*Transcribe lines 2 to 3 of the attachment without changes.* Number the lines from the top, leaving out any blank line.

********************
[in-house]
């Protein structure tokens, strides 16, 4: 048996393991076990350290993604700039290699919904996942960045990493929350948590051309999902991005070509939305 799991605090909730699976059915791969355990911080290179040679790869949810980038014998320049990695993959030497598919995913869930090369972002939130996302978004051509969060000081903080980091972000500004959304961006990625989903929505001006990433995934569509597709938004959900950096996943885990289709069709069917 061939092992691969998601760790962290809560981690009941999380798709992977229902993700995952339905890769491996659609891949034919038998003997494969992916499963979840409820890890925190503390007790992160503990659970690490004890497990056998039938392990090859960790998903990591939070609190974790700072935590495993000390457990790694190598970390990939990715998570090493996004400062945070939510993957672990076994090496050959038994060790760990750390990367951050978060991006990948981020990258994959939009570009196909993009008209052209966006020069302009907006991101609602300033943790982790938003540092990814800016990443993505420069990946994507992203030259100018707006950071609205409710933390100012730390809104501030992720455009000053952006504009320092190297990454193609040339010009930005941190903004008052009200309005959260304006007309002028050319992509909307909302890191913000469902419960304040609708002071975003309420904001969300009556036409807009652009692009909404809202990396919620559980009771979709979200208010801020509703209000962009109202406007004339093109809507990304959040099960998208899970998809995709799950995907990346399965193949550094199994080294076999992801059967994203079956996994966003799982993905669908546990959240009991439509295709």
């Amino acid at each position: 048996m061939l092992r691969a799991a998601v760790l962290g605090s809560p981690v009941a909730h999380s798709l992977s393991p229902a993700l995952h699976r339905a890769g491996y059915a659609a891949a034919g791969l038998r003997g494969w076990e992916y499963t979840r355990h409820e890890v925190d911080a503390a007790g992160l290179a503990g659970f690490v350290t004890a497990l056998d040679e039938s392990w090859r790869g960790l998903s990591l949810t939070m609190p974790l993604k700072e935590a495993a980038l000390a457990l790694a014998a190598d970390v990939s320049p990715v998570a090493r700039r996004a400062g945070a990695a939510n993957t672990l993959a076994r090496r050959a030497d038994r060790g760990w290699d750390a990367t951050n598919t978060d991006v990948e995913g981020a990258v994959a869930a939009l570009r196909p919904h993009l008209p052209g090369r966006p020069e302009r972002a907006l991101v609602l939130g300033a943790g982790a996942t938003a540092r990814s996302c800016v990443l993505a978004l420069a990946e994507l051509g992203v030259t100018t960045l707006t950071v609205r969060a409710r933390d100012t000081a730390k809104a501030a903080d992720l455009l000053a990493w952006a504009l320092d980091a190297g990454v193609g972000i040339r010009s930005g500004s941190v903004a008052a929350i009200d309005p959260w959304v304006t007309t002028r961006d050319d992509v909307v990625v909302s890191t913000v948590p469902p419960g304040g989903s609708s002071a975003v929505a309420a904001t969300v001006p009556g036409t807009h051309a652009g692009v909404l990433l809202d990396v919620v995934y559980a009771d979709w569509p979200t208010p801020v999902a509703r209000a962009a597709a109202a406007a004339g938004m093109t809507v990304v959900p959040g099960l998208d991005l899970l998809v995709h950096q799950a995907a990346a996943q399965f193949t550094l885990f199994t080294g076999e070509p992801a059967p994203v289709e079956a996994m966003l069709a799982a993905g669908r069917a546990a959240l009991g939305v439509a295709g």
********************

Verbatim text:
């Protein structure tokens, strides 16, 4: 048996393991076990350290993604700039290699919904996942960045990493929350948590051309999902991005070509939305 799991605090909730699976059915791969355990911080290179040679790869949810980038014998320049990695993959030497598919995913869930090369972002939130996302978004051509969060000081903080980091972000500004959304961006990625989903929505001006990433995934569509597709938004959900950096996943885990289709069709069917 061939092992691969998601760790962290809560981690009941999380798709992977229902993700995952339905890769491996659609891949034919038998003997494969992916499963979840409820890890925190503390007790992160503990659970690490004890497990056998039938392990090859960790998903990591939070609190974790700072935590495993000390457990790694190598970390990939990715998570090493996004400062945070939510993957672990076994090496050959038994060790760990750390990367951050978060991006990948981020990258994959939009570009196909993009008209052209966006020069302009907006991101609602300033943790982790938003540092990814800016990443993505420069990946994507992203030259100018707006950071609205409710933390100012730390809104501030992720455009000053952006504009320092190297990454193609040339010009930005941190903004008052009200309005959260304006007309002028050319992509909307909302890191913000469902419960304040609708002071975003309420904001969300009556036409807009652009692009909404809202990396919620559980009771979709979200208010801020509703209000962009109202406007004339093109809507990304959040099960998208899970998809995709799950995907990346399965193949550094199994080294076999992801059967994203079956996994966003799982993905669908546990959240009991439509295709």
């Amino acid at each position: 048996m061939l092992r691969a799991a998601v760790l962290g605090s809560p981690v009941a909730h999380s798709l992977s393991p229902a993700l995952h699976r339905a890769g491996y059915a659609a891949a034919g791969l038998r003997g494969w076990e992916y499963t979840r355990h409820e890890v925190d911080a503390a007790g992160l290179a503990g659970f690490v350290t004890a497990l056998d040679e039938s392990w090859r790869g960790l998903s990591l949810t939070m609190p974790l993604k700072e935590a495993a980038l000390a457990l790694a014998a190598d970390v990939s320049p990715v998570a090493r700039r996004a400062g945070a990695a939510n993957t672990l993959a076994r090496r050959a030497d038994r060790g760990w290699d750390a990367t951050n598919t978060d991006v990948e995913g981020a990258v994959a869930a939009l570009r196909p919904h993009l008209p052209g090369r966006p020069e302009r972002a907006l991101v609602l939130g300033a943790g982790a996942t938003a540092r990814s996302c800016v990443l993505a978004l420069a990946e994507l051509g992203v030259t100018t960045l707006t950071v609205r969060a409710r933390d100012t000081a730390k809104a501030a903080d992720l455009l000053a990493w952006a504009l320092d980091a190297g990454v193609g972000i040339r010009s930005g500004s941190v903004a008052a929350i009200d309005p959260w959304v304006t007309t002028r961006d050319d992509v909307v990625v909302s890191t913000v948590p469902p419960g304040g989903s609708s002071a975003v929505a309420a904001t969300v001006p009556g036409t807009h051309a652009g692009v909404l990433l809202d990396v919620v995934y559980a009771d979709w569509p979200t208010p801020v999902a509703r209000a962009a597709a109202a406007a004339g938004m093109t809507v990304v959900p959040g099960l998208d991005l899970l998809v995709h950096q799950a995907a990346a996943q399965f193949t550094l885990f199994t080294g076999e070509p992801a059967p994203v289709e079956a996994m966003l069709a799982a993905g669908r069917a546990a959240l009991g939305v439509a295709g």